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Yuan keeps getting stronger
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The yuan continued its steady rise yesterday as its central parity rate against the US dollar reached 7.2695.


The rate, the daily weighted average of prices given by market players, hit a new high since China broke its peg against the dollar in July 2005. Last Friday, it was 7.2779 against the dollar.


The yuan's recent rise reflects "economic data", Zhou Xiaochuan, governor of the central bank, said yesterday in Basel, Switzerland, where he was attending a Bank for International Settlements meeting.


The country's trade surplus, rising prices and market sales of foreign currencies by domestic institutions "may be the major factors in the formulation of the exchange rate", Zhou said.


China's trade surplus rose by 52.2 percent in the first 11 months of 2007 from the same period of 2006. Although the growth rate was 6.8 percentage points lower than in the January-October period, analysts said the liquidity pressure remains large.


Meanwhile, galloping food and fuel costs have pushed growth in the consumer price index (CPI), the main gauge of inflation, to 6.9 percent in November, the fastest pace since December 1996.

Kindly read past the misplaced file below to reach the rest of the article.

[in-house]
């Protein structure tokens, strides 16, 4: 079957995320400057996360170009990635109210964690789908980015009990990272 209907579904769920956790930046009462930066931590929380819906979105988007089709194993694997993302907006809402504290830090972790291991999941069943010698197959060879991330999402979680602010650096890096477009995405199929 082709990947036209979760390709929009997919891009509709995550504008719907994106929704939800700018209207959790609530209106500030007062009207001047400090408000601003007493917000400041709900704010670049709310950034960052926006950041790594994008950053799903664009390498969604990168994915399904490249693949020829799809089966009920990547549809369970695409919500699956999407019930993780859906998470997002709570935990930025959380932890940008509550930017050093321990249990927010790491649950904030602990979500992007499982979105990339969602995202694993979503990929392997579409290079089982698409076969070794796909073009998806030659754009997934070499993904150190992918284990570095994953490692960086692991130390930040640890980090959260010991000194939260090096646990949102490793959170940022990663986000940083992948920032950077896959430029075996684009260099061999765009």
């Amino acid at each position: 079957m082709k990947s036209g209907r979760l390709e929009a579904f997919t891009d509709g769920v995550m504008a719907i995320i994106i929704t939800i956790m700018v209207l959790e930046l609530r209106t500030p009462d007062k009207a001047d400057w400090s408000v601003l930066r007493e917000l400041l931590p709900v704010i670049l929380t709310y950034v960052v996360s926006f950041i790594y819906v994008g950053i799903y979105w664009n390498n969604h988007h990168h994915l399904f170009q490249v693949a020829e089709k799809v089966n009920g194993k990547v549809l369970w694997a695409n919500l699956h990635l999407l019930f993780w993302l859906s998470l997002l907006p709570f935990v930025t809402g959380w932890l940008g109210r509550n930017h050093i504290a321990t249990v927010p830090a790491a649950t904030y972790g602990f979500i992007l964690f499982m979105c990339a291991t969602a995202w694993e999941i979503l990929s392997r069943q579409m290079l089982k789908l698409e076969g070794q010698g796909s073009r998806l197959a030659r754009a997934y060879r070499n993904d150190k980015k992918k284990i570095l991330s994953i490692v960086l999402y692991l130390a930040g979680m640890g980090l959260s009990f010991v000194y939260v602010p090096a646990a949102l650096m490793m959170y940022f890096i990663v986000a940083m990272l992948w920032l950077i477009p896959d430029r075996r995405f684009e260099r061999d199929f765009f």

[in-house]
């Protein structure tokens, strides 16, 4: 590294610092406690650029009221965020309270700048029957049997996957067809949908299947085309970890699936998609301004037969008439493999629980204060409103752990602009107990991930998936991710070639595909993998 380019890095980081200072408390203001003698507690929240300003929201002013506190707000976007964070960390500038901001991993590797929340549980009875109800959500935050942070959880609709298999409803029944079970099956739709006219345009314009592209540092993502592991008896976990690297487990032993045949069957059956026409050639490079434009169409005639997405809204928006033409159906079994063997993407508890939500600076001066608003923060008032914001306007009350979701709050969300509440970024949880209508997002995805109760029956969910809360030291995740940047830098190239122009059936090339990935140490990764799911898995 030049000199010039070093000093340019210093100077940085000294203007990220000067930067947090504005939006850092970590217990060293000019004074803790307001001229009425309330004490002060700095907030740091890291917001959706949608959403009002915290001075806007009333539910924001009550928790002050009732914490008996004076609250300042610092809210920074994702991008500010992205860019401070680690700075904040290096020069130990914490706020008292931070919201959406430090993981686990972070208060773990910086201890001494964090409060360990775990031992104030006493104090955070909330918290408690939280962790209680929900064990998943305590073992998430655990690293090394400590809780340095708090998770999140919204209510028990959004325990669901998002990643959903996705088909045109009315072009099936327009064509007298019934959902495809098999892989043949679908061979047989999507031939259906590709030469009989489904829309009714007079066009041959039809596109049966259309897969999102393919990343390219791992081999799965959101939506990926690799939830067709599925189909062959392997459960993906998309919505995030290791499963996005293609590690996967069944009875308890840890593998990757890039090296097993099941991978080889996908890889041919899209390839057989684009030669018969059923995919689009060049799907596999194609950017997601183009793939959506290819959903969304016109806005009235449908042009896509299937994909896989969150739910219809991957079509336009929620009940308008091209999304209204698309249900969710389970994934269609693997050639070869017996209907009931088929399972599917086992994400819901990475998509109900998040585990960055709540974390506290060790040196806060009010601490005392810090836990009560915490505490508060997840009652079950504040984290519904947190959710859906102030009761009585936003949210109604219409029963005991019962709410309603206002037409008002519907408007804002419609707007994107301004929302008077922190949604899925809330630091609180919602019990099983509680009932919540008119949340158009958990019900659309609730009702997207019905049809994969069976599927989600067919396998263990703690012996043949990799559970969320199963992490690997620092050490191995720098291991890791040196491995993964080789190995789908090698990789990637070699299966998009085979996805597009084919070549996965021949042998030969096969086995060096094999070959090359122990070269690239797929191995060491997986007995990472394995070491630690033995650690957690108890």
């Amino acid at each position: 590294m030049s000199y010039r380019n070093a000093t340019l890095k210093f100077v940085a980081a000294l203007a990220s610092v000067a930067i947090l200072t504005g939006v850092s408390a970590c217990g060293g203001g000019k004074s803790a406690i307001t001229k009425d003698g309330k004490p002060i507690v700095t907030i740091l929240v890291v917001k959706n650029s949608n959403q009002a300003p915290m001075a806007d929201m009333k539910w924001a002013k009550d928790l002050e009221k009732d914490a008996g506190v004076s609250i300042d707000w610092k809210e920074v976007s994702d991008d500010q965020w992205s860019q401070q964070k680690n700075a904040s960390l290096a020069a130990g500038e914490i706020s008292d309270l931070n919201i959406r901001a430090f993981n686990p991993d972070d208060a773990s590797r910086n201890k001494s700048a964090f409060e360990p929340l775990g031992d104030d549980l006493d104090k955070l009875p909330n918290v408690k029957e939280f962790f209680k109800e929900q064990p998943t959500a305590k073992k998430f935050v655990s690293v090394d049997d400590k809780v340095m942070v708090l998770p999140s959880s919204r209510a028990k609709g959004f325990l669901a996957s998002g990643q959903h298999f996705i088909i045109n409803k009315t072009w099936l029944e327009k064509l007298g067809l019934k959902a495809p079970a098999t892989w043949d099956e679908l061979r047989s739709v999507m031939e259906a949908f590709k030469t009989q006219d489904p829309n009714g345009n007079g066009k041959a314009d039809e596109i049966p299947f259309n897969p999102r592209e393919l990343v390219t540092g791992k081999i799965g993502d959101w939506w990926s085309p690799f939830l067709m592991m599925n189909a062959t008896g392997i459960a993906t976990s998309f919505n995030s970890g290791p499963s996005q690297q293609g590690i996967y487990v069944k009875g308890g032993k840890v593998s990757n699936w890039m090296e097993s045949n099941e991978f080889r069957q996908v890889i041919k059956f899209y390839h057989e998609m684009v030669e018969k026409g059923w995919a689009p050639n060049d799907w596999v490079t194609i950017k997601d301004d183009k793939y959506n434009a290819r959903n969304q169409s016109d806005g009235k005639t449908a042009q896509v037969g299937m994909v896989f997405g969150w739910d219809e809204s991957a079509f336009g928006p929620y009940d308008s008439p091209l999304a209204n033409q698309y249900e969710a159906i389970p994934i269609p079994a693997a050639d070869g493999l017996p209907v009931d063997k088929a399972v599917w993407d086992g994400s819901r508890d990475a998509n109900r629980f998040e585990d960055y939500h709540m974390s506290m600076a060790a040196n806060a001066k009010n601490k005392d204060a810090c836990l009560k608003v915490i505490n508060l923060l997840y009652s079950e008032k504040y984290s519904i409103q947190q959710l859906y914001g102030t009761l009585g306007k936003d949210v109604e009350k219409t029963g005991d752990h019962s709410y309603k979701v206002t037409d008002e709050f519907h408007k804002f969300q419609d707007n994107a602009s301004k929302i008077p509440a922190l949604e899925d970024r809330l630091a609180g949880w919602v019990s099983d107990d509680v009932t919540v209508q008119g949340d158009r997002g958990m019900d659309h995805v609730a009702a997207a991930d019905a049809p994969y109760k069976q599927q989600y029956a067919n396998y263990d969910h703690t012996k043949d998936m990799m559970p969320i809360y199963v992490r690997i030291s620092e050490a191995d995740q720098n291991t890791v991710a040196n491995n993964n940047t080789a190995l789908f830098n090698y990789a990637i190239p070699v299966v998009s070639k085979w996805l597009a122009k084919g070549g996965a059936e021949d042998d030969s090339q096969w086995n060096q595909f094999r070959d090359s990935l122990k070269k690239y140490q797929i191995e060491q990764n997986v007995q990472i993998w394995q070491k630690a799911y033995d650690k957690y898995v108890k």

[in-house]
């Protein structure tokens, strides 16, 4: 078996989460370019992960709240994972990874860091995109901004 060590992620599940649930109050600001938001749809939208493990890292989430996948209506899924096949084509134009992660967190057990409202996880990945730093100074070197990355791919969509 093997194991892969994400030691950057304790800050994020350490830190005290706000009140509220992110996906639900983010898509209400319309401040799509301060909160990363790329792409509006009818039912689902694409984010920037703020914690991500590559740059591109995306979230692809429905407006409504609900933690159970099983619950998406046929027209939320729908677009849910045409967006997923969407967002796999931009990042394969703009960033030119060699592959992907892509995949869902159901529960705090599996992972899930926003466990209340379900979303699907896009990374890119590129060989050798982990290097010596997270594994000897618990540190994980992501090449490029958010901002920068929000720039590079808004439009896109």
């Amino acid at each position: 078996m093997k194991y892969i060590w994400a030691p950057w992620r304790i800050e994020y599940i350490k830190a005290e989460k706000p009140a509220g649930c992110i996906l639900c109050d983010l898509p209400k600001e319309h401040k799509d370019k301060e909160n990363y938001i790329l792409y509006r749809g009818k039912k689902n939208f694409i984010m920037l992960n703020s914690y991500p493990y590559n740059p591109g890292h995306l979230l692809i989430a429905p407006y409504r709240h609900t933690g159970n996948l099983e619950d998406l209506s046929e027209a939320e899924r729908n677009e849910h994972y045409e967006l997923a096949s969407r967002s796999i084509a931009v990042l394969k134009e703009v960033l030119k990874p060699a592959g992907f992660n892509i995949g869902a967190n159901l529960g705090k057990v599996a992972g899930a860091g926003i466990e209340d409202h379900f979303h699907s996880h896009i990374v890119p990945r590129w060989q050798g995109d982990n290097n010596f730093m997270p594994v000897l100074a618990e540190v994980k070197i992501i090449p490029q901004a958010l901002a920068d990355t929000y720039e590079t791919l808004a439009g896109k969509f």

"The pressure from inflation is the main factor (behind the rising yuan)," said Wang Tao, a Beijing-based senior economist with the Bank of America.


Zhou's remark is in line with the wording of the monetary policy report of the central bank for the third quarter of last year, she said. The report had said the tools of interest and exchange rates would be coordinated to anchor inflation expectations.


The weakening dollar is also a major factor in the yuan's rise, she said. Hurt by the subprime crisis and worries that the US economy may be severely hit, the dollar has remained weak in recent months.


Wang said a rising yuan will help rebalance the domestic economy as it would dampen exports, encourage imports and stabilize inflation.


"China's imports would become cheaper, which will help ease the domestic pressure on inflation," she said, adding that it would also reduce foreign protectionism against Chinese products. Although the appreciation would damage some sectors, it would benefit the overall economy, she added.


But other economists warned that the economy could not afford a fast-rising yuan.


"Most unskilled workers, for example, are in the export-oriented sectors," said Zhang Jun, director of the China Center for Economic Studies at Fudan University.


A fast-rising yuan would lead to mass unemployment, many analysts said.


A stronger yuan may not contribute to a rise in domestic demand, Zhang told China Daily. "There is no correlation between them."


(China Daily January 8, 2008)

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